The rationale behind anti-draft is that it avoids the frustration of passing a lot of great cards while still creating some natural color balance, and improving the overall deck quality relatively to sealed. We were five people, and two put together decks they were happy with, but the other three had trouble building their pools and decks..
Apparently, there are three main issues with this way of drafting:
1. Multicolored cards of combinations that no one was using were passed very frequently, to the point of almost locking the rounds when they approached the end, as no one wanted to pass a good card of a color someone was playing.
2. The table order affected too deeply the cards available - no one could go to a color that their "back" neighbor was playing, as no cards of that color were passed at all. Therefore, if your neighbor was drafting two colors, you were pretty much forced into the other three.
3. Nearly no bombs were passed, restricting each player to the ones he opened.
The final standings were:
- WG Control (4-0, 8-3)
- RG Beatdown (3-1, 6-2)
- UB Aggro-control (2-2, 5-5)
- WUG Control (1-3, 4-7)
- RB Control (0-4, 2-8)
Which was probably the first time we had a tournament with "transitive victories", that is, for any A, B and C, if (A won B) and (B won C), then (A won C), suggesting a higher power disparity between decks. The two that did better are detailed below:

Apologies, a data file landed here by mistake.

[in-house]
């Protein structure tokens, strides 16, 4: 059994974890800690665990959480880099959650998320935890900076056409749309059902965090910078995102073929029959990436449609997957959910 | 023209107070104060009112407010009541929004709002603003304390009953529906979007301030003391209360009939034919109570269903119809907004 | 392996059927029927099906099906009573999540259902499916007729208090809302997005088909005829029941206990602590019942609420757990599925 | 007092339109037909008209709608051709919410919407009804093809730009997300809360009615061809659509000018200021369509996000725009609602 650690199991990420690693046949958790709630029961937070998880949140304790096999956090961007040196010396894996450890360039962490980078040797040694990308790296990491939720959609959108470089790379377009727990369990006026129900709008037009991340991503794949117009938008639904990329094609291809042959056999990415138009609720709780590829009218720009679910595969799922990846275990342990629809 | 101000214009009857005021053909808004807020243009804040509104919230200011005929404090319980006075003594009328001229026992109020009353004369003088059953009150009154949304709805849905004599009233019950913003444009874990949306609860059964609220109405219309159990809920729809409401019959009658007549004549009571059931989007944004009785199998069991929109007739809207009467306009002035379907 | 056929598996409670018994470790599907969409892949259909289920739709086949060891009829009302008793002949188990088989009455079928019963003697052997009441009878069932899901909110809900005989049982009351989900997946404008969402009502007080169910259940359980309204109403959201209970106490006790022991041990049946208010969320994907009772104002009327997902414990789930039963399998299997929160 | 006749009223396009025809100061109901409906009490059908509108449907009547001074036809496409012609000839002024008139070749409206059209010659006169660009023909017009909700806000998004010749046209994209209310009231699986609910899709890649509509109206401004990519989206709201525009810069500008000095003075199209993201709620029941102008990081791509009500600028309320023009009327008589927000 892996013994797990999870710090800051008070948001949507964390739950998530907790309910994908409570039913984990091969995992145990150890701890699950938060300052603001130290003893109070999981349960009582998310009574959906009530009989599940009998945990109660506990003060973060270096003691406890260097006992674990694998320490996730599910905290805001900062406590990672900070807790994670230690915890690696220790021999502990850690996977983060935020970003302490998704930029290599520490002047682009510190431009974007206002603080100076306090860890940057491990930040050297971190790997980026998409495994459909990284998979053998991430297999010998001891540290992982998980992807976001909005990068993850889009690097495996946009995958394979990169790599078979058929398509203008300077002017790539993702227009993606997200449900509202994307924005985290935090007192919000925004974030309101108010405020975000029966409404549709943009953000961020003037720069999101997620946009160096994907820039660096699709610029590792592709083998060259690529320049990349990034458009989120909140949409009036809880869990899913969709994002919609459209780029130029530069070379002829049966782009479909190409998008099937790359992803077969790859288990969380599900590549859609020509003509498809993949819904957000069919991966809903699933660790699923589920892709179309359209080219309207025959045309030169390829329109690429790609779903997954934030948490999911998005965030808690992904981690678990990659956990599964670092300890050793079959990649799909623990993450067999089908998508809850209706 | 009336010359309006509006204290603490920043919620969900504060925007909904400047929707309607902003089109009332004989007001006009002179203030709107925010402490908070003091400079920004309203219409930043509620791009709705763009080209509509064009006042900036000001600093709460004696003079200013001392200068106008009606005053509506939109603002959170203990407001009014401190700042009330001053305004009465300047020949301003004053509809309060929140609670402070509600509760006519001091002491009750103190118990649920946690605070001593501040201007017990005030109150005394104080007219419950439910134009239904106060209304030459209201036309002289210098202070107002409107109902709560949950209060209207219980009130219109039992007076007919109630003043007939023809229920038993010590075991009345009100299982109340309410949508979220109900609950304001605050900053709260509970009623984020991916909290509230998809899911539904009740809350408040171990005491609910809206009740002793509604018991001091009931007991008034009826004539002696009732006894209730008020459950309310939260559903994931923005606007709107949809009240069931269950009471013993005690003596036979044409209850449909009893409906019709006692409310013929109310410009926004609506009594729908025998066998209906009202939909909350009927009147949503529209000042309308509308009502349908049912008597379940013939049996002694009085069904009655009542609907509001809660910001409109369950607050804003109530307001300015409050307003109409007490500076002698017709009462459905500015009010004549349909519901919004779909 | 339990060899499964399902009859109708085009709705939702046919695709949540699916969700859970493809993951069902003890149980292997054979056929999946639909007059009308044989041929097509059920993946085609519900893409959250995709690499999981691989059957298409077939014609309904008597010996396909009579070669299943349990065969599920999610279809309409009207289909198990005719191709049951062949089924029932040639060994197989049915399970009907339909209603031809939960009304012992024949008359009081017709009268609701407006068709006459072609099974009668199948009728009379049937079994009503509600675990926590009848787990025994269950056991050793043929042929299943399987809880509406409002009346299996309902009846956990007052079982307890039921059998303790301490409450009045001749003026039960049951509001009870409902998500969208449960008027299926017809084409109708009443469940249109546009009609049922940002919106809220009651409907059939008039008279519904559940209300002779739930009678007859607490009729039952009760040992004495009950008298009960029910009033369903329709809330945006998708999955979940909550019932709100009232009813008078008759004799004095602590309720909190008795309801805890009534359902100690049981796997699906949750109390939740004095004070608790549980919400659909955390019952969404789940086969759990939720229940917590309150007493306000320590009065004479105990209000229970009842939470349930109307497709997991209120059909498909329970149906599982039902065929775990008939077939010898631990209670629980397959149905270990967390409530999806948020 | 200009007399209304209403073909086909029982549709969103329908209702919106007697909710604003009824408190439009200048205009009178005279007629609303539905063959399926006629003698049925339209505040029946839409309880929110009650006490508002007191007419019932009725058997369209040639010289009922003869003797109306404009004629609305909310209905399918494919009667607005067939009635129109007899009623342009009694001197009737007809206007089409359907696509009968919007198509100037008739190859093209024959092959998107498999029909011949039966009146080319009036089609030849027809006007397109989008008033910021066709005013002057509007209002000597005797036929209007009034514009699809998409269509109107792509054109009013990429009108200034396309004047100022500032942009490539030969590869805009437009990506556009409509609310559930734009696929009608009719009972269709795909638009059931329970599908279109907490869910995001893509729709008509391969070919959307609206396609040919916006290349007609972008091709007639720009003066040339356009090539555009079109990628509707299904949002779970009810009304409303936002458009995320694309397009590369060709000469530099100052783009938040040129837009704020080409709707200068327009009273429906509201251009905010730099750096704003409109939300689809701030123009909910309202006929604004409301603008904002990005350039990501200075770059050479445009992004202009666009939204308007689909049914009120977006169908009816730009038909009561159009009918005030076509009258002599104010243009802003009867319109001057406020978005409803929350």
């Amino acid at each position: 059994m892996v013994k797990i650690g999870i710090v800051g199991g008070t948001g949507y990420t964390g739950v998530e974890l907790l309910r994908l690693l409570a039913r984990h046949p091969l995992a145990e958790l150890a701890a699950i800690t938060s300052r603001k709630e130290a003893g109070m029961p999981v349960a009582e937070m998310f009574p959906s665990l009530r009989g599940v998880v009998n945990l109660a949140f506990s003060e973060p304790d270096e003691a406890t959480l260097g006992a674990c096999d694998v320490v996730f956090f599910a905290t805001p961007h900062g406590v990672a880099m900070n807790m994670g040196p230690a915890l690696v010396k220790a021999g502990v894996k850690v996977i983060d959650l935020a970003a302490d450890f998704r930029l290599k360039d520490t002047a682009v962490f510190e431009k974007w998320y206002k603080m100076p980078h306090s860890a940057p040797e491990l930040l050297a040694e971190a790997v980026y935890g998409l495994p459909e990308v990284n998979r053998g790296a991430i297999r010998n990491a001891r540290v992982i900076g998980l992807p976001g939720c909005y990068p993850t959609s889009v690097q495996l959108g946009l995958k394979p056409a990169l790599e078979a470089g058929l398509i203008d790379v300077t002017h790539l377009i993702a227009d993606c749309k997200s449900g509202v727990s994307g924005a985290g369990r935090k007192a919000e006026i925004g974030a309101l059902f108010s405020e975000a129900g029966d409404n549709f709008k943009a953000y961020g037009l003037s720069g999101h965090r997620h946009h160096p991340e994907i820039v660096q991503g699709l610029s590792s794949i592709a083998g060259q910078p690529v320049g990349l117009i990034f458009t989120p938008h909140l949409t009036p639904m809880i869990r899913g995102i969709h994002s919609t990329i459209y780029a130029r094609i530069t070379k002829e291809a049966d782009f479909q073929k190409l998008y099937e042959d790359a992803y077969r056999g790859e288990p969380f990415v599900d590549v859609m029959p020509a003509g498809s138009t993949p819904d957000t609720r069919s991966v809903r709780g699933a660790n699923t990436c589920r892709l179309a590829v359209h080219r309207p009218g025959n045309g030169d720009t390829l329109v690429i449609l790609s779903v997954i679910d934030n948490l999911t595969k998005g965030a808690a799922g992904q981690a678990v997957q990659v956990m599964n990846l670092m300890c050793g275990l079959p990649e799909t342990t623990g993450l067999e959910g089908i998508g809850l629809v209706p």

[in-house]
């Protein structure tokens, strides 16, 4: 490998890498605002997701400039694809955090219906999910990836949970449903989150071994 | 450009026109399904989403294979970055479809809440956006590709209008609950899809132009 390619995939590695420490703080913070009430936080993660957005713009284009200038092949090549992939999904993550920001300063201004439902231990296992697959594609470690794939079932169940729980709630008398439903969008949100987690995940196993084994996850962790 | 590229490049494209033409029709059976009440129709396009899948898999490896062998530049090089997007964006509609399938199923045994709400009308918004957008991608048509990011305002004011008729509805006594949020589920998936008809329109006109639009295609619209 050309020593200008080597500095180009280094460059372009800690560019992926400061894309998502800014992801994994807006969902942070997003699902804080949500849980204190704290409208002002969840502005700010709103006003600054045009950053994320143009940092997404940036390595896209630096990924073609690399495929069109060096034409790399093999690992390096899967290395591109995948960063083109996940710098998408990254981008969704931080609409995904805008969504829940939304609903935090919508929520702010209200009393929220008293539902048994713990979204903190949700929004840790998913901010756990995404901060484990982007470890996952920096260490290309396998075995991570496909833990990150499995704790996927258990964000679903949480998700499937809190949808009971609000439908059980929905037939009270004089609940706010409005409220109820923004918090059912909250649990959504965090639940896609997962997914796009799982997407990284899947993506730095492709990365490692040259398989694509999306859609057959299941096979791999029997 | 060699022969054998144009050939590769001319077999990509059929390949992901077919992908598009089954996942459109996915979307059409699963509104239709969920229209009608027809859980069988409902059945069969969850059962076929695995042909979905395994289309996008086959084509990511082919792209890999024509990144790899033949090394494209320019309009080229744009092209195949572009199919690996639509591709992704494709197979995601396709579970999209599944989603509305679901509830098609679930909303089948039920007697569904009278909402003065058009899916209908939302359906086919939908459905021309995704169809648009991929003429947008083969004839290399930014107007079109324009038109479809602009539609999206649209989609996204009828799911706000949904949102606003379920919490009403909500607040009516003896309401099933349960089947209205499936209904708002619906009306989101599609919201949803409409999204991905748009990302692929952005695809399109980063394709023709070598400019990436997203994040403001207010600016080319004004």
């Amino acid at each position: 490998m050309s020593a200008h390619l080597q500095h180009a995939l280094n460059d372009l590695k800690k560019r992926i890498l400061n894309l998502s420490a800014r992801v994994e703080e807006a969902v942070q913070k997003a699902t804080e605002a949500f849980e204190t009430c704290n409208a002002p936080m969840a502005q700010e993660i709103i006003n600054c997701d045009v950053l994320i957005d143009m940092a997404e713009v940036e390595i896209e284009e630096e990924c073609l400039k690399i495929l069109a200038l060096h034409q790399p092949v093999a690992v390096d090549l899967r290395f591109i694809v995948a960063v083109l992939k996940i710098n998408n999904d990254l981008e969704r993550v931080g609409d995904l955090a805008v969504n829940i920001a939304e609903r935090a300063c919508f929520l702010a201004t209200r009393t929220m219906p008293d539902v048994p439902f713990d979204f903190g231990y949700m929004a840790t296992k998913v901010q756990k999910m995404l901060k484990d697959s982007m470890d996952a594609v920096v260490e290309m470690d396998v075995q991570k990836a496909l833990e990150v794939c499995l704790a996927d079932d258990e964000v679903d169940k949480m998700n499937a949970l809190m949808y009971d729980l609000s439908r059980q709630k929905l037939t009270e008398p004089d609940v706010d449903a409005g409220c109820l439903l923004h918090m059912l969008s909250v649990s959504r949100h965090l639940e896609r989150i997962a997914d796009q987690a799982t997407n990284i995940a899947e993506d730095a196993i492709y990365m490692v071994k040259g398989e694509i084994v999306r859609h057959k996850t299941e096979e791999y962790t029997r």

Hand of Honor
Cage of Hands
This deck controls the early game with white removal (Pacifism, Wing Shards) and good blockers (Phantom Centaur, Steel Wall), then sets up some inevitability engine such as Elspeth, Knight-Errant, Orochi Hatchery and Phyrexian Processor. Some nice internal sinergies include equipping Phantom Centaur and Phantom Nishoba making them immortal, or resetting them with Stormfront Riders.
How great Elspeth was actually worries me. The only planeswalker I had was Chandra Ablaze, which, despite being maybe the worst planeswalker printed, was an OK card. I just added Elspeth and Tezzeret the Seeker, and while I suppose Tezzeret is too situational to be dominant, Elspeth is a powerhouse. I don't want to do the first ban for power reasons, but the lack of answers for planeswalkers makes me worry they will kill the control archetype in the cube entirely.
Modern control decks require extremely general removal like Volition Reins, Maelstrom Pulse and Oblivion Ring. While I could improve on that category of removal, it's not numerous enough in the history of Magic to balance a singleton cube.
City of Brass
Tin Street Hooligan
Jaya Ballard, Task Mage
This deck is a beatdown that, even without strong turns 1 and 2, is capable of growing fast on turns 3-5 and dealing lots of damage suddenly with powerful burn (Browbeat, Staggershock, Quenchable Fire and Earthquake), equipment (Vulshok Gauntlets) and auras (Boar Umbra, Elephant Guide and Rancor). The mana base is dangerous with 37% of lands, and the suicidal City of Brass and Barbarian Ring, but that extra damage did not matter much when the opponent was the one under pressure.